Just spent a wonderful weekend helping host a visit to Perth by Professor Paul Murray of Durham University. “Receptive Ecumenism” is his forte. It is about opening heart and mind across the traditions that identify the diversity of the Christian story yet also divide and fragment its unity. We stand at a time in history where correctives such as programmes, councils and committees seem to lack energy and impetus. The spirit of receptive hospitality, invitation and immersion in the possibility of enrichment by the other is stirring. Great stories, examples and possibilities.
We can try and create events that proscribe the words of Jesus’ deepest and most intimate prayer. We set up councils and events and programmes to “promote” Christian unity. This is good and necessary work, even when frustrations put stumbling blocks in the way.
It is not through the structures we create, however, but it is in the relationships we form in working through our difficulties and differences of perspective that we discover the unity we seek.
Jesus must have known this when he broke all human resources rules by putting together so many opposing personalities on his original team of twelve. Fishermen and tax-collectors, zealots and conservatives, idealists and pragmatists. How was he ever going to get them heading in the same direction?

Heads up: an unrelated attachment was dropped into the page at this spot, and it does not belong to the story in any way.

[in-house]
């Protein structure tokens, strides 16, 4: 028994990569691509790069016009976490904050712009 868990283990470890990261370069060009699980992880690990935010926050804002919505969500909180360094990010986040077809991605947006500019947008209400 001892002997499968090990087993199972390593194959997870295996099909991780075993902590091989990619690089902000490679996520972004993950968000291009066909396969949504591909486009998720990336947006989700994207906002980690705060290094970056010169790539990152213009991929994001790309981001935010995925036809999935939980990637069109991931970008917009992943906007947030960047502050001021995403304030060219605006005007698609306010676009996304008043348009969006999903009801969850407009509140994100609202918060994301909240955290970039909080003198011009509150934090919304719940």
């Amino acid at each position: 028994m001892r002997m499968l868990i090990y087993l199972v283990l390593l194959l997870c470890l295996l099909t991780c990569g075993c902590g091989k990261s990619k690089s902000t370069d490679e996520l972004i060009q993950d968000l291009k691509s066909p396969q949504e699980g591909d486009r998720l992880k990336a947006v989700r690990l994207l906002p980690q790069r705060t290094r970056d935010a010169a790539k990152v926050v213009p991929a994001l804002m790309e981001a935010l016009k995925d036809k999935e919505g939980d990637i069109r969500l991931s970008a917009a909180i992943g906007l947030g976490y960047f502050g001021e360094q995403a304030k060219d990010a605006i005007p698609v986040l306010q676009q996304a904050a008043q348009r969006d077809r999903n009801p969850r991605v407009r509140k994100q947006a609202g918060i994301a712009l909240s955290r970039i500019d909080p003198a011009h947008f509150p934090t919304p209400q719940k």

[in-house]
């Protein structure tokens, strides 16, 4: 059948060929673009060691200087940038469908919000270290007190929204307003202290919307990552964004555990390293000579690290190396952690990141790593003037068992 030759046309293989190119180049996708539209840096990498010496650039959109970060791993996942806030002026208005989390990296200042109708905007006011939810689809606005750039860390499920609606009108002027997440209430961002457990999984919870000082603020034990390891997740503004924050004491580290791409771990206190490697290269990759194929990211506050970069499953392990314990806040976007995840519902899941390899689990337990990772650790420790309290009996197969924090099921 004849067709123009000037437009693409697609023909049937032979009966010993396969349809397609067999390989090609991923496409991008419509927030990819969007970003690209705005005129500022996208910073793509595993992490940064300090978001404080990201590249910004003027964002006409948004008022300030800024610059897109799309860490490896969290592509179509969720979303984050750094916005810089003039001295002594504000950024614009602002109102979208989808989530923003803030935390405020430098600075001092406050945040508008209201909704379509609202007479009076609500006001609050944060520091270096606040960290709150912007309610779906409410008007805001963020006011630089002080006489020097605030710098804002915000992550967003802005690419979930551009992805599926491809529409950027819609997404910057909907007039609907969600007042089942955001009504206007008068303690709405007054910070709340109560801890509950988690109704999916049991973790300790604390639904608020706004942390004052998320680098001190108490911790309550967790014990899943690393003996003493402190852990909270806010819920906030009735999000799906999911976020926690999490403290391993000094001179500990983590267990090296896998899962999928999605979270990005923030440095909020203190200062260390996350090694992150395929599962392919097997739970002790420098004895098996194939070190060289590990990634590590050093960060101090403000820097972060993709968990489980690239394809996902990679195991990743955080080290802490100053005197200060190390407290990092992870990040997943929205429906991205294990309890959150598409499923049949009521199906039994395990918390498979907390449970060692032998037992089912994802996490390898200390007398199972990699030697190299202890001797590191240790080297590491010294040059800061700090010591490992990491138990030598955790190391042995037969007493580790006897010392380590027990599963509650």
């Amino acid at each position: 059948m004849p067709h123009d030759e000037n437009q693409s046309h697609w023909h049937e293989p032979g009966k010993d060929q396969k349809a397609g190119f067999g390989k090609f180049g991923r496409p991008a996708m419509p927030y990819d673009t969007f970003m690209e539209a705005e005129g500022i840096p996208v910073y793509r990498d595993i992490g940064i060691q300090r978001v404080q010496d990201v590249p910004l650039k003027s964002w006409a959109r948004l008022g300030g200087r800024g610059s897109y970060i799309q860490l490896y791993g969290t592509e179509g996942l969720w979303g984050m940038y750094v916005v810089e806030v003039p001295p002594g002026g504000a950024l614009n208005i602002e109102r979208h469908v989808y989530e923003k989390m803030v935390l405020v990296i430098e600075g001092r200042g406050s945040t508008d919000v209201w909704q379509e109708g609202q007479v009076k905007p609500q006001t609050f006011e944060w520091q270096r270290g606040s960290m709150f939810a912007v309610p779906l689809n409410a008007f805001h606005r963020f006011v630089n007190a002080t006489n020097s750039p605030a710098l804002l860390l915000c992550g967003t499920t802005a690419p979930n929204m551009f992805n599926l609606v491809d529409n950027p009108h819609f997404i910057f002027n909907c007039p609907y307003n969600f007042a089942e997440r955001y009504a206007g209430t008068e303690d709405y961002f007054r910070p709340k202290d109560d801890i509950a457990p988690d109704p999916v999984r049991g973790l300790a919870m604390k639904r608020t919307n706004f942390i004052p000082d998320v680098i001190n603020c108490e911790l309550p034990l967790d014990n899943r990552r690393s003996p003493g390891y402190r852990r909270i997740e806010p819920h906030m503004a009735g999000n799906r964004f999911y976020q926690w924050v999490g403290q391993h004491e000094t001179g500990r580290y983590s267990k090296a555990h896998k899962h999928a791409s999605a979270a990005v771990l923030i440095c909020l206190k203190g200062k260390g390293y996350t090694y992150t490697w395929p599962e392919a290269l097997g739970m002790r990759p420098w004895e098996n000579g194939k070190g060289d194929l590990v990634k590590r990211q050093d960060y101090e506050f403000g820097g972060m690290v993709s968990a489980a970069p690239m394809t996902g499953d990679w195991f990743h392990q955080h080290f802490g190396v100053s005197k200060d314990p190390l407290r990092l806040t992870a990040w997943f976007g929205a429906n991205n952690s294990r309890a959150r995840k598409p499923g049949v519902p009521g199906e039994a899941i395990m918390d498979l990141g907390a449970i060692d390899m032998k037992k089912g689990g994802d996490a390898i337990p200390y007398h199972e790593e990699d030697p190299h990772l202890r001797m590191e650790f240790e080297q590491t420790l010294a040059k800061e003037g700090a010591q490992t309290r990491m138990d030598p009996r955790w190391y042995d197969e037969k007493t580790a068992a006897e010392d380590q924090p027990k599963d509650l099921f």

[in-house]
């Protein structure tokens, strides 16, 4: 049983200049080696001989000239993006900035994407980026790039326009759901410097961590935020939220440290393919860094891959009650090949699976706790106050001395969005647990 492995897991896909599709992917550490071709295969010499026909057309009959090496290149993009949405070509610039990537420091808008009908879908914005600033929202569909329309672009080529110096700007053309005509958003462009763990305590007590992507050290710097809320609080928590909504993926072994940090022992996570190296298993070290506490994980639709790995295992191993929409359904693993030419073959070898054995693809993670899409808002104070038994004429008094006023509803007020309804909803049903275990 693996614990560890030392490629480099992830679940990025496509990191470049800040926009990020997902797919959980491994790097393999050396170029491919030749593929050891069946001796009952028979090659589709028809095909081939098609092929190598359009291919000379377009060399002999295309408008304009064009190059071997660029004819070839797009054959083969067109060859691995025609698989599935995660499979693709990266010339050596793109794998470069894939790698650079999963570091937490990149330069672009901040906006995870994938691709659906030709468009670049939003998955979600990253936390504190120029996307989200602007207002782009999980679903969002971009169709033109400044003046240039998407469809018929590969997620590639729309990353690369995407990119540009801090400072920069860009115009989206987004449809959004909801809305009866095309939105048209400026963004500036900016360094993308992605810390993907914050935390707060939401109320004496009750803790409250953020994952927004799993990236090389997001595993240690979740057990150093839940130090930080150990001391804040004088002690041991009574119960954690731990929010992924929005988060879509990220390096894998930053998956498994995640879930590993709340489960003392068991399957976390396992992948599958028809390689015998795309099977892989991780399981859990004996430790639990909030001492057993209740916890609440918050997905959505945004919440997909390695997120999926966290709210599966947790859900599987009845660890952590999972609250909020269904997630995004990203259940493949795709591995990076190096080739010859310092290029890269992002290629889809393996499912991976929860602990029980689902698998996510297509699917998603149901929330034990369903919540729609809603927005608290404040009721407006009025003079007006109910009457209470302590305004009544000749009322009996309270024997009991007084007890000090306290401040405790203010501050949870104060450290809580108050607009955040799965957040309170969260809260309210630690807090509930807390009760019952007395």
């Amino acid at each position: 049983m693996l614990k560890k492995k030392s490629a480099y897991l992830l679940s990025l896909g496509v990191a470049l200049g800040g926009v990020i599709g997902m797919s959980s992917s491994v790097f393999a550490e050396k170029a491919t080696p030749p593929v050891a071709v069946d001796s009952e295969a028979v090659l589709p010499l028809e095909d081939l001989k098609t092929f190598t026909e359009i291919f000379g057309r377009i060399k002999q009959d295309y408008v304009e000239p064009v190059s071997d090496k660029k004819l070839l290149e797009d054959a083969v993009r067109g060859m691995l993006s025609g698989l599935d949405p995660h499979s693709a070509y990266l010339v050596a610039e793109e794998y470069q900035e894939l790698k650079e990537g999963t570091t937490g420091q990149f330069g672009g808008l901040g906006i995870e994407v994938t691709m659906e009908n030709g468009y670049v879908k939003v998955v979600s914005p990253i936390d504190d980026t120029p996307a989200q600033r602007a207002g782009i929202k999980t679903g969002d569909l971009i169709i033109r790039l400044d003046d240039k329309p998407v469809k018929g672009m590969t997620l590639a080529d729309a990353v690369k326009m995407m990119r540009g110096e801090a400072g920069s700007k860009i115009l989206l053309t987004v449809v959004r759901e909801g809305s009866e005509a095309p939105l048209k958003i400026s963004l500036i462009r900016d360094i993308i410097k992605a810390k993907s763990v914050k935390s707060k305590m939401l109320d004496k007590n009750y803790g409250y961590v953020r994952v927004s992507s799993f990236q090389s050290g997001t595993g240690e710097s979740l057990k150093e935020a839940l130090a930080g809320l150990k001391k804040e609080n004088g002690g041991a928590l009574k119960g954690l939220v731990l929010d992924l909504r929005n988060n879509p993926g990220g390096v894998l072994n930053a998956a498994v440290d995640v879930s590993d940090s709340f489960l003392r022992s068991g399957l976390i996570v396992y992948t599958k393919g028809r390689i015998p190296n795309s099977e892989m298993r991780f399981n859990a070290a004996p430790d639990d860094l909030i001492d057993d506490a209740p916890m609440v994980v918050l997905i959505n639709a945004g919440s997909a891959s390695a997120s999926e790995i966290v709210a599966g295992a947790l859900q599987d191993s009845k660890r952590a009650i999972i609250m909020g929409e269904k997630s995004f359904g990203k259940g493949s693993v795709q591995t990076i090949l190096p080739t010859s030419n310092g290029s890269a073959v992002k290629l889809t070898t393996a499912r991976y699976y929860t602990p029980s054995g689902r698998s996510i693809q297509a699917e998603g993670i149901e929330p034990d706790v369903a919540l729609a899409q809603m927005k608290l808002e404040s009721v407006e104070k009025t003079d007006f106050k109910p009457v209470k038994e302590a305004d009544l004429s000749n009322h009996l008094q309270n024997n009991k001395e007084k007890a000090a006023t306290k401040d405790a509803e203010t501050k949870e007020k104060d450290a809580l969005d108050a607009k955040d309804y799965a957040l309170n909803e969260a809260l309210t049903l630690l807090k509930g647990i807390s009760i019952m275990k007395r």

Yet here is the confidence of his prayer “… so that they may be one, as we are one…” He knew something about the magnetic, melting power of the application of the kind of love that emanates from the heart of the Creator.
Great celebration of Edinburgh 2010 in Perth today. 100 years ago missionary organisations came together in Scotland in the recognition that Christian mission could only advance with a united front. The modern ecumenical movement was born. We celebrated at St Peter’s & Emmaus (a combined Uniting Church/Anglican parish) with the help of choirs from local Indonesian and Korean congregations, a reading from Matthew 28 in Aramaic (courtesy of the Syrian Orthodox Church) and a challenging message from the Anglican Dean of Perth, the Very Rev’d John Shepherd.